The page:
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HIV/AIDS disproportionately affects Black people around the world, with Black women in particular becoming infected at an alarmingly increasing rate. For our community to withstand this epidemic, it’s absolutely crucial that we all know the risks and take all necessary precautions to avoid infection. See below for more information from the Centers for Disease Control. – NewsOne Staff

From the CDC:

In 2007, more than a quarter of diagnoses of HIV infection in the United States were among women and girls aged 13 years and older. The numbers are unsettling: More than 278,000 women and adolescent girls in this country are living with HIV; and almost 94,000 American women and girls with AIDS have died since the epidemic began. Women and girls of color—especially black women and girls—bear a disproportionately heavy burden of HIV/AIDS. In 2007, for female adults and adolescents, the rate of HIV/AIDS diagnoses for black females was nearly 20 times as high as the rate for white females and nearly 4 times as high as the rate for Hispanic/Latino females. Relatively few cases were diagnosed among Asian, American Indian/Alaska Native, and Native Hawaiian/other Pacific Islander females, although the rates for these groups were higher than the rate for white females.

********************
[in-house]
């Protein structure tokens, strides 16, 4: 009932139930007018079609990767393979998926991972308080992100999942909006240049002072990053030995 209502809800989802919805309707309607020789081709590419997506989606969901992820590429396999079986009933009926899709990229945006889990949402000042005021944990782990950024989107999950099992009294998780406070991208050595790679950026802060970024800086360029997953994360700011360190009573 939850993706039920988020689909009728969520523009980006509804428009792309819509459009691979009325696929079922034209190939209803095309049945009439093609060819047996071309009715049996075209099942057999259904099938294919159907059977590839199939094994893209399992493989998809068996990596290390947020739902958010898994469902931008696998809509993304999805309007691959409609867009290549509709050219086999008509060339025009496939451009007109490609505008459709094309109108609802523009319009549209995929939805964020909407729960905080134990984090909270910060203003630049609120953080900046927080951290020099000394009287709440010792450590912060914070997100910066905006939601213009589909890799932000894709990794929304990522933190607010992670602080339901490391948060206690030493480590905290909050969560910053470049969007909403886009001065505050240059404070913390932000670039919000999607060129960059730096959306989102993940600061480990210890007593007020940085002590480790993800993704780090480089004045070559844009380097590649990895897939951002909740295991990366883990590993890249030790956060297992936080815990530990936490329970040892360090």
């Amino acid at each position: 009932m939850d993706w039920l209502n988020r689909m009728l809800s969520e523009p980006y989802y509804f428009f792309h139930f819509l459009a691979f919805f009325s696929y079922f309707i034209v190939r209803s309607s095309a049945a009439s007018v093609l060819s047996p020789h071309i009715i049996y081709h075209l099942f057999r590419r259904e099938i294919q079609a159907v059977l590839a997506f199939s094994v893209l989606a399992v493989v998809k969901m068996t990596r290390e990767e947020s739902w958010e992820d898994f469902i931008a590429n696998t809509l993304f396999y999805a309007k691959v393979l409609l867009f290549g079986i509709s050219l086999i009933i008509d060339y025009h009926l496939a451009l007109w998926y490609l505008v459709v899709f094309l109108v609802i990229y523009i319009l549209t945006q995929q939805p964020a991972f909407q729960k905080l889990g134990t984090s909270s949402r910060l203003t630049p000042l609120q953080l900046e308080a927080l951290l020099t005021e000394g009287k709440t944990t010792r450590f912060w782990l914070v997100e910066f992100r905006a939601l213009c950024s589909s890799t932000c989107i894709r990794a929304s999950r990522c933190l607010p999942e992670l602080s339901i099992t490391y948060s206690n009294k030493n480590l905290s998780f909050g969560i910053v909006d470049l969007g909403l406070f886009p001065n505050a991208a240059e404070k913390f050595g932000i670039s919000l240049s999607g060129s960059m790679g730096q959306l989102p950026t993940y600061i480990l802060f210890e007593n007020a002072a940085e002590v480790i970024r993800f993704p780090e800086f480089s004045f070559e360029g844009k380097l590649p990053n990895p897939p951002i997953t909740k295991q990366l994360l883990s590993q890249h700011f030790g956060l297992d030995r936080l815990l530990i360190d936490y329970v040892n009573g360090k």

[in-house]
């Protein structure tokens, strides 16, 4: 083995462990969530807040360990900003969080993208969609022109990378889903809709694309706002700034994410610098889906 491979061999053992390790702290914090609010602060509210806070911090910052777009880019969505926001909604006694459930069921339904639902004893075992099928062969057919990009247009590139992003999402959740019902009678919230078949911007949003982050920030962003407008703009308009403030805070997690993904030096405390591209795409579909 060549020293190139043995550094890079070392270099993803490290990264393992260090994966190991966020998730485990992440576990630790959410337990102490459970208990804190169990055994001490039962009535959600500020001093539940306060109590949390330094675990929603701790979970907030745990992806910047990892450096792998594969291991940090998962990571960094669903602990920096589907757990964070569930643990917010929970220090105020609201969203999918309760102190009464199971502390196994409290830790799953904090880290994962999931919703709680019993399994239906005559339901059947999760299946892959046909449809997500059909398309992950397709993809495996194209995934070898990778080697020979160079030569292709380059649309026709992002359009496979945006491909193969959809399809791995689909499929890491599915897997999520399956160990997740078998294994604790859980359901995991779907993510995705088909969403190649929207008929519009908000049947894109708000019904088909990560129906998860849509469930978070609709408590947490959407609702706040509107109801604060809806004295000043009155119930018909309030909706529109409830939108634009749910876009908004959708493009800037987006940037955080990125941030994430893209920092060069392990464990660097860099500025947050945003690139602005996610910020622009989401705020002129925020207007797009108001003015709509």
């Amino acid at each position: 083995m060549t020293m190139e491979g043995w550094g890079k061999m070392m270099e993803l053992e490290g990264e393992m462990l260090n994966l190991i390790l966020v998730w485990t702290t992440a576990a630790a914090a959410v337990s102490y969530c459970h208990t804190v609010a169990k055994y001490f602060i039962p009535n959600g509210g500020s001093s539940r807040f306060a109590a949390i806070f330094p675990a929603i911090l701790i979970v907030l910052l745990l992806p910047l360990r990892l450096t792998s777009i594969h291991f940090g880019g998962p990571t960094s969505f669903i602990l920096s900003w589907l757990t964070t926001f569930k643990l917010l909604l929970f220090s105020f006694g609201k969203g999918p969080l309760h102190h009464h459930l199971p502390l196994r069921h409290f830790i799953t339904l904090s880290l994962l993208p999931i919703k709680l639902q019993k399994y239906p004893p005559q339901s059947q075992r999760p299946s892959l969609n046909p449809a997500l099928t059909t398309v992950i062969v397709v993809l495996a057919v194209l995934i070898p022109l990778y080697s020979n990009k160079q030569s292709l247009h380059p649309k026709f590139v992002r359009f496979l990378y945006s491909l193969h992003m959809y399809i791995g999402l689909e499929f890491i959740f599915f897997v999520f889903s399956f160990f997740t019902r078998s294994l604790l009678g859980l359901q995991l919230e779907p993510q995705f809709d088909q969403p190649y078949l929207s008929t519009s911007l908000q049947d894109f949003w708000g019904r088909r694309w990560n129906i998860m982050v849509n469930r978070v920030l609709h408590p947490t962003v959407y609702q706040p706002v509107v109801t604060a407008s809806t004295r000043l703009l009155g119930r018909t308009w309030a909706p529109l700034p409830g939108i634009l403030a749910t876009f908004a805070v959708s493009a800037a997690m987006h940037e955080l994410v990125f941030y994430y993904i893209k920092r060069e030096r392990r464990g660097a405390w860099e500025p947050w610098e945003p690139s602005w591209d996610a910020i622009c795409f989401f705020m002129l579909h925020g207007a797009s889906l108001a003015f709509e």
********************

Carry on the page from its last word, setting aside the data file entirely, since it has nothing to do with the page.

Photo: A man and woman sitting in grass.CDC estimates that 1 in five people living with HIV infection in the United States do not know they are infected. Getting tested for HIV is the first step to protecting yourself and others. Knowing your own HIV status and that of your male sexual partners is critical because 80% of new HIV infections in American women and girls result from sex with an infected male partner. Early diagnosis of HIV allows for counseling and prompt treatment. HIV treatment prolongs life and reduces the risk of further HIV transmission. If you are a pregnant woman, it is especially important that you get tested early to help ensure, that if you are HIV-positive, you do not transmit the virus to your unborn child.

Make National Women and Girls HIV/AIDS Awareness Day a day to get the facts about HIV—to learn how HIV is spread, if you are at risk, and how to protect yourself and your loved ones. And, if you are a parent, talk with your kids about HIV. Every 35 minutes a woman tests positive for HIV in the United States. It’s time to get tested.

To find an HIV testing location near you, go to http://www.hivtest.org or text your ZIP Code to KNOW IT (566948). For more information on this day, theme, and events please visit the U.S. Department of Health and Human Services, Office on Women’s Health, which is leading activities for this observance.

Click here to read more.

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